Monday, August 8, 2016

I've Been Hacked!

Hacked! It’s not something that you want to happen, but it happened to me. It’s a little embarrassing, actually. I’m supposed to know about these things. I’m supposed to be able to prevent this. Yeah, and so is Microsoft. I’ll get over it. Once I get past the feeling of being violated, it’s actually pretty cool. I was able to look at the look at the code they inserted, and I want to talk about that, but first, I’m not exactly sure how they got a foothold. It’s possible that they managed to get my password or maybe the password of the hosting company. I’ve seen situations in which the hackers were able to add get requests to a URL that were then translated into links to other places. But in this case, the index file itself was modified and a large number of files were uploaded to the server. Needless to say, I’ve changed my password and deleted the files.

I discovered the problem while working on moving my website to a new server. I haven’t been happy with the previous hosting company recently, so I felt it was time to move on. But to be honest, I’ve let my website languish for a few years. I haven’t written any books recently and I haven’t been pushing the old ones. As long as the links in my books were still valid, I wasn’t too concerned. But a recent change in responsibilities has allowed me to turn my attention back to writing and promoting books. So, I’m actually writing a new book and it seems like a good time for a reboot. I’m returning to the things I should’ve been doing before, but didn’t have time due to higher priorities. It’s easy to let things slip, and if you don’t watch it, someone will mess with your website. Unfortunately, while I was asleep at the wheel, it killed my search engine rankings for my targeted key terms. I’m choosing to take that as an opportunity to see what it takes to rebuild.

The way the hack works is that you won’t see it if you are looking at the website. If you were to type into a browser, you would see the website and it wouldn’t be obvious that anything was wrong. You could probably even do a “view source” and not spot anything out of the ordinary. Where you would see a problem is when you see the site show up in the search results on Google or one of the other search engines. There, you will be redirected to a site selling shoes or jewelry or cheap drugs of some kind. It’s a neat trick, but it’s kind of irritating.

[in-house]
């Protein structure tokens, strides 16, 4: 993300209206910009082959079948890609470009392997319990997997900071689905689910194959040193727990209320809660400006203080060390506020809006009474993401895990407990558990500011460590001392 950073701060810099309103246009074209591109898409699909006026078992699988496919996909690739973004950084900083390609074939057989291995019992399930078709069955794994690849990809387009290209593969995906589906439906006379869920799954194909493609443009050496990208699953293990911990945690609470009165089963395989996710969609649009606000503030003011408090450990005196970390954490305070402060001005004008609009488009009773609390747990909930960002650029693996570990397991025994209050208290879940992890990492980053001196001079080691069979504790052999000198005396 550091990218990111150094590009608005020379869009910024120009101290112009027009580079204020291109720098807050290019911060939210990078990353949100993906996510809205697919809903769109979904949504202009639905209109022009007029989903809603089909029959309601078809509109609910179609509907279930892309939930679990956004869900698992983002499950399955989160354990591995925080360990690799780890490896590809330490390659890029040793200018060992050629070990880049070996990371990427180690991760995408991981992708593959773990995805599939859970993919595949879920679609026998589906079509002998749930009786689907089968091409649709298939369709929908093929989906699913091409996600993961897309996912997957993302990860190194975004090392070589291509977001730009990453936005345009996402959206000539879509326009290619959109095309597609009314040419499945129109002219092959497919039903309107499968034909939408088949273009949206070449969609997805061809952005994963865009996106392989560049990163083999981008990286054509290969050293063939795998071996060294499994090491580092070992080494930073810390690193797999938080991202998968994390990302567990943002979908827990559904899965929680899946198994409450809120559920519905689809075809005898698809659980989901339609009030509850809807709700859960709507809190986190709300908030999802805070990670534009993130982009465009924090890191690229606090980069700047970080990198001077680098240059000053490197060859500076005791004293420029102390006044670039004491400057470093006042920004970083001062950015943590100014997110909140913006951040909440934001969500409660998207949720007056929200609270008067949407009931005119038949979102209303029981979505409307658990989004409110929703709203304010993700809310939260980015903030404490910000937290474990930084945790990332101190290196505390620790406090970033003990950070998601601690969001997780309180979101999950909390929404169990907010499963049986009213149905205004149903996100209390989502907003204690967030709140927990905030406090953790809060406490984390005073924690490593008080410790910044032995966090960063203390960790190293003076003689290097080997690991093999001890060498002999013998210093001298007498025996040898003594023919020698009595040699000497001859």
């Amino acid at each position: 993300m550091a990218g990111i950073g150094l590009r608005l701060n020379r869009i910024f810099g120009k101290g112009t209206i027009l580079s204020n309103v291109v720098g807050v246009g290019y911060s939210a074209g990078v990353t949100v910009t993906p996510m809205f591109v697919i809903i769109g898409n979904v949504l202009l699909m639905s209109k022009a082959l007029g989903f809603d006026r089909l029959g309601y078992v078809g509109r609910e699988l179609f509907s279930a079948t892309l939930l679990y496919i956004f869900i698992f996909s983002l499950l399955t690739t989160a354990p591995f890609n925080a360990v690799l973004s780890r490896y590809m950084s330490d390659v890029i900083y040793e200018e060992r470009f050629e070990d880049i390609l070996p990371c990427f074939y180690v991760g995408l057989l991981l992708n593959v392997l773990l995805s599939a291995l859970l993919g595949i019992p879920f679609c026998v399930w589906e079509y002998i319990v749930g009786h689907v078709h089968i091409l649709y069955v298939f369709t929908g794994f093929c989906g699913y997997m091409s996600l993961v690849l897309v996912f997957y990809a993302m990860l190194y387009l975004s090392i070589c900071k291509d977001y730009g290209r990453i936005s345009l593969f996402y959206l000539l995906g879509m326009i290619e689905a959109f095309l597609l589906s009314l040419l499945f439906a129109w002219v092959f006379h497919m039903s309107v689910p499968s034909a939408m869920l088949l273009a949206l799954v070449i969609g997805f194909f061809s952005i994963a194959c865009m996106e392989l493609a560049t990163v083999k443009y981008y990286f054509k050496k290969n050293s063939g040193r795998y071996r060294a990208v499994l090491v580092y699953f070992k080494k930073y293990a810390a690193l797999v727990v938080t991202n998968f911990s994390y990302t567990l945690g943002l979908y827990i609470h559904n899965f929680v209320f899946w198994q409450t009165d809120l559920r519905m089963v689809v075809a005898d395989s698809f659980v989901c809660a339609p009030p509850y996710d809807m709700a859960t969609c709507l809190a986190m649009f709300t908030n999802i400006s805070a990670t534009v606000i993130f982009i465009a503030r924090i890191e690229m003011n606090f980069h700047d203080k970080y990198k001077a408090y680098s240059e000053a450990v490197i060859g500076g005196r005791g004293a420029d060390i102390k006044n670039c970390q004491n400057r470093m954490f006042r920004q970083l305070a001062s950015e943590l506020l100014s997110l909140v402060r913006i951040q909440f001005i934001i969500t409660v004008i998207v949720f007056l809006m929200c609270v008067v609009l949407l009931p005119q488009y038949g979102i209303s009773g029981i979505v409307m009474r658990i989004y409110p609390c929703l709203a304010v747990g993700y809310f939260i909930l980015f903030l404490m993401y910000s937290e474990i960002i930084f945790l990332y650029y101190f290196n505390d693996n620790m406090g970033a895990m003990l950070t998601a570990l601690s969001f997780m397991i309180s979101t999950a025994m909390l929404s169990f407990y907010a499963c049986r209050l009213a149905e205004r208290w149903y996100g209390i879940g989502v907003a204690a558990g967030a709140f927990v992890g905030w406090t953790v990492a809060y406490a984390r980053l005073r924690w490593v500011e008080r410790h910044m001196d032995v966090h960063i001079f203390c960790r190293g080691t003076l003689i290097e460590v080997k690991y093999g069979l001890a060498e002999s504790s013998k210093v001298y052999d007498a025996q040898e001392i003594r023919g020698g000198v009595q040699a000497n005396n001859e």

In this case, the hacker edited the index.asp file. I’m not sure if he did it manually or whether he had a tool that would do it automatically, but he added a few lines of ASP code to the file. He checked specifically for whether the request was coming from a search engine crawler or from somewhere else. If it was coming from a crawler, he would display a page that included a bunch of links to his stuff. If it came from somewhere else, he would display the real page. He actually called it the “real” page in his code. He also included some foul language in his code and the names of files he uploaded. He wasn’t trying to make friends, that’s for sure.

As it turned out, the fact that I haven’t been updating the site helped me remove the extra code. I sorted the files by date modified and deleted anything that was newer than about two years ago. I consider that a temporary fix. I’m in the process of updating my website, along with moving to the new server. Instead of everything being at, everything will be at The other will redirect to it. I already have the directory functioning, though the design isn’t there yet. This will teach me not to ignore my own website. If I’d been paying closer attention, I would’ve spotted it and fixed it already.